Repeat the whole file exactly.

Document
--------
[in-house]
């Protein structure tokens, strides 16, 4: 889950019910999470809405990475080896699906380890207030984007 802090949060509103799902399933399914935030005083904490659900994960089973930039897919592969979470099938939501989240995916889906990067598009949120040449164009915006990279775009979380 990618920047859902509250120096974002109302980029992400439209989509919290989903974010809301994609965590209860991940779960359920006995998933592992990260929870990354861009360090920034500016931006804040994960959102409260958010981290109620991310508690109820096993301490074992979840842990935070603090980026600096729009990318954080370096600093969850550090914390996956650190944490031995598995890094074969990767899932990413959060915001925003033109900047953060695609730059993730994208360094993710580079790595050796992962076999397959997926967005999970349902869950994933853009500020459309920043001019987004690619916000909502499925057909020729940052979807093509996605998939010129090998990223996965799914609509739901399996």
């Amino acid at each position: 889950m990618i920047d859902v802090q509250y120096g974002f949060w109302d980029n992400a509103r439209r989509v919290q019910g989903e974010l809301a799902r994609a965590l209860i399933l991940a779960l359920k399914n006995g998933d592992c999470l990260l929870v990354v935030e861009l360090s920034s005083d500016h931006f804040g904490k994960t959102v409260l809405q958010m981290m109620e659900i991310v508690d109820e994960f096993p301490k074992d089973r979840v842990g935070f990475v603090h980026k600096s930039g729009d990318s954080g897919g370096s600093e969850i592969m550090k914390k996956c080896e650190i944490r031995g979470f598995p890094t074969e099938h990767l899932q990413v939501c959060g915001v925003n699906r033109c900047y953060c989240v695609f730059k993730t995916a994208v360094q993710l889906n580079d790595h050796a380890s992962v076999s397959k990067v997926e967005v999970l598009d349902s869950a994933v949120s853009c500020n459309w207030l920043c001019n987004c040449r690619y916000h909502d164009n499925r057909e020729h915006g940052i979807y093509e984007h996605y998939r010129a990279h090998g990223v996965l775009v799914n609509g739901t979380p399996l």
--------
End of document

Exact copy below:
[in-house]
């Protein structure tokens, strides 16, 4: 889950019910999470809405990475080896699906380890207030984007 802090949060509103799902399933399914935030005083904490659900994960089973930039897919592969979470099938939501989240995916889906990067598009949120040449164009915006990279775009979380 990618920047859902509250120096974002109302980029992400439209989509919290989903974010809301994609965590209860991940779960359920006995998933592992990260929870990354861009360090920034500016931006804040994960959102409260958010981290109620991310508690109820096993301490074992979840842990935070603090980026600096729009990318954080370096600093969850550090914390996956650190944490031995598995890094074969990767899932990413959060915001925003033109900047953060695609730059993730994208360094993710580079790595050796992962076999397959997926967005999970349902869950994933853009500020459309920043001019987004690619916000909502499925057909020729940052979807093509996605998939010129090998990223996965799914609509739901399996």
């Amino acid at each position: 889950m990618i920047d859902v802090q509250y120096g974002f949060w109302d980029n992400a509103r439209r989509v919290q019910g989903e974010l809301a799902r994609a965590l209860i399933l991940a779960l359920k399914n006995g998933d592992c999470l990260l929870v990354v935030e861009l360090s920034s005083d500016h931006f804040g904490k994960t959102v409260l809405q958010m981290m109620e659900i991310v508690d109820e994960f096993p301490k074992d089973r979840v842990g935070f990475v603090h980026k600096s930039g729009d990318s954080g897919g370096s600093e969850i592969m550090k914390k996956c080896e650190i944490r031995g979470f598995p890094t074969e099938h990767l899932q990413v939501c959060g915001v925003n699906r033109c900047y953060c989240v695609f730059k993730t995916a994208v360094q993710l889906n580079d790595h050796a380890s992962v076999s397959k990067v997926e967005v999970l598009d349902s869950a994933v949120s853009c500020n459309w207030l920043c001019n987004c040449r690619y916000h909502d164009n499925r057909e020729h915006g940052i979807y093509e984007h996605y998939r010129a990279h090998g990223v996965l775009v799914n609509g739901t979380p399996l």